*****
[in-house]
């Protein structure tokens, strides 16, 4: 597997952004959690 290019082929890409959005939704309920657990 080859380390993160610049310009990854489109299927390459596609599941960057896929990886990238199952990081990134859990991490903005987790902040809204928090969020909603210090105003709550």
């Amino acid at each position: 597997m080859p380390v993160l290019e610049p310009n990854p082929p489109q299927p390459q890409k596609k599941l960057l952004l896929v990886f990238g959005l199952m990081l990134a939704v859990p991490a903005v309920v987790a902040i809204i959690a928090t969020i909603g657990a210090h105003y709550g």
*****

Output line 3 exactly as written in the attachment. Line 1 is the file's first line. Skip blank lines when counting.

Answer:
């Amino acid at each position: 597997m080859p380390v993160l290019e610049p310009n990854p082929p489109q299927p390459q890409k596609k599941l960057l952004l896929v990886f990238g959005l199952m990081l990134a939704v859990p991490a903005v309920v987790a902040i809204i959690a928090t969020i909603g657990a210090h105003y709550g």